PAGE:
IFC provides US$30 million for waste-to-energy plant in Vietnam
The plant is expected to begin operations in 2024 and will incinerate 500 tons of municipal and industrial solid waste every day.
As Vietnam accelerates efforts to reach net-zero carbon emissions by 2050, IFC is providing a US$30 million financing package to fund the construction of a waste-to-energy plant in the northern province of Bac Ninh.
|Overview of the signing ceremony.|
The aim is to increase the province’s waste treatment capacity and reduce its environmental footprint while protecting residents from health risks associated with untreated waste.
IFC’s support includes a $15 million concessional loan from the Finland-IFC Blended Finance for Climate Program, which was established to catalyze innovative investments with strong development and climate benefits and to unlock private financing for climate-smart projects in developing countries.
The project is also financially supported by the Japanese government under its Financing Program for the Joint Crediting Mechanism (JCM) Model Projects in the fiscal year 2021. This project is being implemented under the cooperation between the governments of Vietnam and Japan.
|Overview of the signing ceremony.|
The financing package will allow T&J Green Energy Company Limited—a joint venture between Thuan Thanh Environment JSC, a Bac Ninh-based recycling company, and JFE Engineering Corporation, a leading Japanese company in the construction and operation of waste treatment facilities—to develop a modern waste-to-energy plant in Thuan Thanh district, Bac Ninh province.
The plant is expected to begin operations in 2024 and will incinerate 500 tons of municipal and industrial solid waste every day, significantly boosting the province’s current waste treatment capacity.
With about 1.4 million people and 16 industrial parks, Bac Ninh generates over 1,000 tons of municipal solid waste every day.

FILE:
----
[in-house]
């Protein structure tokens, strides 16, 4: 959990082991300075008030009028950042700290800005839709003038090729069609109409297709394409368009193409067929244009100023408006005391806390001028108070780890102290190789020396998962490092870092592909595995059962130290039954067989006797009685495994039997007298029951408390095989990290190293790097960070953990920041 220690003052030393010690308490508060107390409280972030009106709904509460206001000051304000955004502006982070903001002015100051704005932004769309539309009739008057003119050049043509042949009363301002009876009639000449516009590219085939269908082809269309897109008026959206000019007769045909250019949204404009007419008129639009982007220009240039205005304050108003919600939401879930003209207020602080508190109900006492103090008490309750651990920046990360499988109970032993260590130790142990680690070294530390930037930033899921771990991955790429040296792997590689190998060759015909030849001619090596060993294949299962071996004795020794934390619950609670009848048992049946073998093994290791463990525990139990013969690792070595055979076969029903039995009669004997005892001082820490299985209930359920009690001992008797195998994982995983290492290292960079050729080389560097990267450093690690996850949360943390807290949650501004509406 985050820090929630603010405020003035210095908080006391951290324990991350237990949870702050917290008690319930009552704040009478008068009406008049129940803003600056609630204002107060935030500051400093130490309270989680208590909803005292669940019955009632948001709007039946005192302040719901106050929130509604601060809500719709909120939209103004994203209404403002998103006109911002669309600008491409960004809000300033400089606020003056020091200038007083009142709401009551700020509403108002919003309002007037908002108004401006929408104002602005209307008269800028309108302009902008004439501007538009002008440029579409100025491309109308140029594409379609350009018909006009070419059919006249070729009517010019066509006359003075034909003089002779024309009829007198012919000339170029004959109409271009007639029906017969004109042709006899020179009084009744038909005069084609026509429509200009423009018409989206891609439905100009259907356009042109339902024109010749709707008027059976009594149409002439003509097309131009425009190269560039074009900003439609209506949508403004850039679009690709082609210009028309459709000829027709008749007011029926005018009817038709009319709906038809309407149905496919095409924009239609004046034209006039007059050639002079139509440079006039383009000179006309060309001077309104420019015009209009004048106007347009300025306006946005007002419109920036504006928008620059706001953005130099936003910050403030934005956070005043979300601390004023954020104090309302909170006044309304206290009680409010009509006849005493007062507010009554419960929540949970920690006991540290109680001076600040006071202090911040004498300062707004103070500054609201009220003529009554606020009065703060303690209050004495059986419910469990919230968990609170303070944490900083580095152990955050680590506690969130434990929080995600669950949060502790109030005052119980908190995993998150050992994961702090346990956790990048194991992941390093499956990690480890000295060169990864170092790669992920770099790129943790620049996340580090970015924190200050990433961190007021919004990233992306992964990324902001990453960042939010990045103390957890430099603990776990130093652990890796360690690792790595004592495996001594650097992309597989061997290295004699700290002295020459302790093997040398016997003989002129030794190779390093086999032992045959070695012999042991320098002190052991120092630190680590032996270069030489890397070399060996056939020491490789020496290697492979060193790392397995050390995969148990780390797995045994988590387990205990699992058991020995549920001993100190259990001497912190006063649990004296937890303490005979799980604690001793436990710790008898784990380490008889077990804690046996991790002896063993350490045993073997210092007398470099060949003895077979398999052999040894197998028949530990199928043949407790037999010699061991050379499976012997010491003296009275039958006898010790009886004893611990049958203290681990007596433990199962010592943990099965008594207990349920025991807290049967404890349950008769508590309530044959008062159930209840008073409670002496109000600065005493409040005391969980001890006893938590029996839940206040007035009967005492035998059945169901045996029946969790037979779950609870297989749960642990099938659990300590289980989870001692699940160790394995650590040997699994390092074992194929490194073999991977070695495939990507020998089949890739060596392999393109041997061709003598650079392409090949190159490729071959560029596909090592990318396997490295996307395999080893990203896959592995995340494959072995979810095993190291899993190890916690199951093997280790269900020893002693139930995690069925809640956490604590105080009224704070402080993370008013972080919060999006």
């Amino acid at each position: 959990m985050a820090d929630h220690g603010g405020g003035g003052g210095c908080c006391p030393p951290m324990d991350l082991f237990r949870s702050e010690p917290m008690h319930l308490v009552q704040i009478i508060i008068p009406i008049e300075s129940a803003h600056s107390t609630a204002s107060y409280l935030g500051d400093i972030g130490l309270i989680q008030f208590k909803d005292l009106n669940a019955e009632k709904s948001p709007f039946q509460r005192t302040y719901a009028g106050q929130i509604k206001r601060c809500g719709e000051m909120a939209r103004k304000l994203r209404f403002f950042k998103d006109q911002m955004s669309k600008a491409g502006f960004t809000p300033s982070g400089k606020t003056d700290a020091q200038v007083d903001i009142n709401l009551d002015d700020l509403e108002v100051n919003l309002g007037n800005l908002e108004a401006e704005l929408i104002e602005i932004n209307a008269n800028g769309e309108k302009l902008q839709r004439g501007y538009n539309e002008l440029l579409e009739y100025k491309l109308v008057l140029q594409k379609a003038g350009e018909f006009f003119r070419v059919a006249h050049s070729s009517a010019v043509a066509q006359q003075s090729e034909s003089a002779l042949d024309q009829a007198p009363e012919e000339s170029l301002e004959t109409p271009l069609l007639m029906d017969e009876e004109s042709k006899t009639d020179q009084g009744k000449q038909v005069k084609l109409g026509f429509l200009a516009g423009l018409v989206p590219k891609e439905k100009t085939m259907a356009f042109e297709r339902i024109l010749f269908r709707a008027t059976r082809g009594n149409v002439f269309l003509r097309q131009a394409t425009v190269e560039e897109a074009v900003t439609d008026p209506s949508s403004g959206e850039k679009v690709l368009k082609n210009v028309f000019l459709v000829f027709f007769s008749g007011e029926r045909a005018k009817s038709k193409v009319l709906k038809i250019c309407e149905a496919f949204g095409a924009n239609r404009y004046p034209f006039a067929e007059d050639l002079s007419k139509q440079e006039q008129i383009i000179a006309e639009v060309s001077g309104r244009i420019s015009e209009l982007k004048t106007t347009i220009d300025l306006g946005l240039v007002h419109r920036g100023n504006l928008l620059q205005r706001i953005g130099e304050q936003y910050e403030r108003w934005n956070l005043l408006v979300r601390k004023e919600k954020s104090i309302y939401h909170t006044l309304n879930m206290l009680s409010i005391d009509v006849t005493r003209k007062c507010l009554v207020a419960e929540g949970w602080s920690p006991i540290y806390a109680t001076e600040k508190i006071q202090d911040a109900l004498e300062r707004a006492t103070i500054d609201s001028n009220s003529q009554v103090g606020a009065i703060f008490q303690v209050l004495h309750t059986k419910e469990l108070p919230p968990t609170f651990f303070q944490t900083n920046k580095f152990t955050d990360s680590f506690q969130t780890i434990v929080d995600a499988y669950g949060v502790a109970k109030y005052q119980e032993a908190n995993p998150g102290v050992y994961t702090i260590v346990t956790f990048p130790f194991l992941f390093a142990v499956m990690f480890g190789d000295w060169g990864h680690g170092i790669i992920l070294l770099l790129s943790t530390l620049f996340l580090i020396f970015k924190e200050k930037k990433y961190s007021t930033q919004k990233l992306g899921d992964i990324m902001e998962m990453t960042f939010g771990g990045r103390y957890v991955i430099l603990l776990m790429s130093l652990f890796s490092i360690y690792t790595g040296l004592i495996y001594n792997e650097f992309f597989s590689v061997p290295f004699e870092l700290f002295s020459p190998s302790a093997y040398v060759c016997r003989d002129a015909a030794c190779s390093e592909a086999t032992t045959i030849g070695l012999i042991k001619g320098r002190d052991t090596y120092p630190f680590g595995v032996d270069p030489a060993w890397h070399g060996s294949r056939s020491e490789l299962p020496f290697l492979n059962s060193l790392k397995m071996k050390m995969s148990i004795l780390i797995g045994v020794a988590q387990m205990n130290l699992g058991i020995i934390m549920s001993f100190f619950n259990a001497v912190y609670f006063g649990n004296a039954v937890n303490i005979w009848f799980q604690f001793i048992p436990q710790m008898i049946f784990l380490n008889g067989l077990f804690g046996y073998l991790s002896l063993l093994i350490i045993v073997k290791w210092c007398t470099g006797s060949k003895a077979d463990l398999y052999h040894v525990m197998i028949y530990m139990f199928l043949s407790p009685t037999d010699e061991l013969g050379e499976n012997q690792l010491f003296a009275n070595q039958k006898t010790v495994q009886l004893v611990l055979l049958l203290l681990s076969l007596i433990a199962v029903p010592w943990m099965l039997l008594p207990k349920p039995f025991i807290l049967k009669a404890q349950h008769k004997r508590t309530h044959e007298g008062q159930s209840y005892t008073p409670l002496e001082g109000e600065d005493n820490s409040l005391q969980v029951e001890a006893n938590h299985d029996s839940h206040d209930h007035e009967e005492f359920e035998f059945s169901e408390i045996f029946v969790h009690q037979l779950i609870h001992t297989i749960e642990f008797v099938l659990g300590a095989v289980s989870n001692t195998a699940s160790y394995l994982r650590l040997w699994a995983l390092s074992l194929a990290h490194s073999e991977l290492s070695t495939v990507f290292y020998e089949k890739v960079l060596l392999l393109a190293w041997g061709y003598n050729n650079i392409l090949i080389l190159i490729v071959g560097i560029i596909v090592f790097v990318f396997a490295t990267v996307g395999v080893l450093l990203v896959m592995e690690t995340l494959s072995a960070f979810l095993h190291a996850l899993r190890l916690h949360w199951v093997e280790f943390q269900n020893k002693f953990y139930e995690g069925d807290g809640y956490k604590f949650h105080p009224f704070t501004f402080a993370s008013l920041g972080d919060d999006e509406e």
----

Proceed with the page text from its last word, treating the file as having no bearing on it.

Only 50% of it is treated, mostly through inefficient incinerators without energy recovery or robust emission control. Nationwide, the amount of solid waste was about 36 million tons in 2019, and this is expected to double by 2030, with more than 60% of the waste not being treated or disposed of efficiently. Against this backdrop, the T&J plant will introduce an environmentally sound waste treatment and disposal solution, helping avoid issues related to soil and groundwater contamination.
“This will be the most modern waste-to-energy plant in Vietnam,” said Vu Manh Tien, General Director of T&J Green Energy Company Limited. “With IFC’s funding, the advanced waste treatment solution will help improve the province’s waste management infrastructure, thereby enhancing living conditions for the local population and reducing health risks. The new plant also will enable us to address related environmental and public health issues and cater to the growing demands of the industrial parks in the locality.”
Waste incineration at the plant is expected to generate 91,872-megawatt-hours of clean energy a year, preventing about 600,000 tons of greenhouse-gas emissions over 15 years. The power generated will be sold to Vietnam Electricity Corporation under a 20-year feed-in-tariff power purchase scheme.
"Treating waste as a source for clean energy is a sound solution to help solve Vietnam’s urgent waste problem and support the country’s transition to a low-carbon growth trajectory,” said Kyle Kelhofer, IFC Country Manager for Vietnam, Cambodia, and Lao PDR. “IFC’s financing of a private waste treatment company will help reduce the burden on the government, accelerating private sector engagement for Vietnam’s critical infrastructure.”
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